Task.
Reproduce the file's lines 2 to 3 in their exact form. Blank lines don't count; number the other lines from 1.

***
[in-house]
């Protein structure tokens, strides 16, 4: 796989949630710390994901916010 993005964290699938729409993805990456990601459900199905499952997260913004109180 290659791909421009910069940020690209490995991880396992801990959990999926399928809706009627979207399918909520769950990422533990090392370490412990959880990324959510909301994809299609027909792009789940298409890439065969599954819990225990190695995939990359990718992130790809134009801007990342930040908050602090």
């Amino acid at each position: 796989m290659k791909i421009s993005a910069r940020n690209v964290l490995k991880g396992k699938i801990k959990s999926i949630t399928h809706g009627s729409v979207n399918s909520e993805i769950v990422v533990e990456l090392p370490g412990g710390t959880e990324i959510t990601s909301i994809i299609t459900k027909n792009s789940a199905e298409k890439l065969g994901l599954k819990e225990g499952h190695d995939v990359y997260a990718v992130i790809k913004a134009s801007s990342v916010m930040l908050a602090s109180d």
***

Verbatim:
């Protein structure tokens, strides 16, 4: 796989949630710390994901916010 993005964290699938729409993805990456990601459900199905499952997260913004109180 290659791909421009910069940020690209490995991880396992801990959990999926399928809706009627979207399918909520769950990422533990090392370490412990959880990324959510909301994809299609027909792009789940298409890439065969599954819990225990190695995939990359990718992130790809134009801007990342930040908050602090």
């Amino acid at each position: 796989m290659k791909i421009s993005a910069r940020n690209v964290l490995k991880g396992k699938i801990k959990s999926i949630t399928h809706g009627s729409v979207n399918s909520e993805i769950v990422v533990e990456l090392p370490g412990g710390t959880e990324i959510t990601s909301i994809i299609t459900k027909n792009s789940a199905e298409k890439l065969g994901l599954k819990e225990g499952h190695d995939v990359y997260a990718v992130i790809k913004a134009s801007s990342v916010m930040l908050a602090s109180d």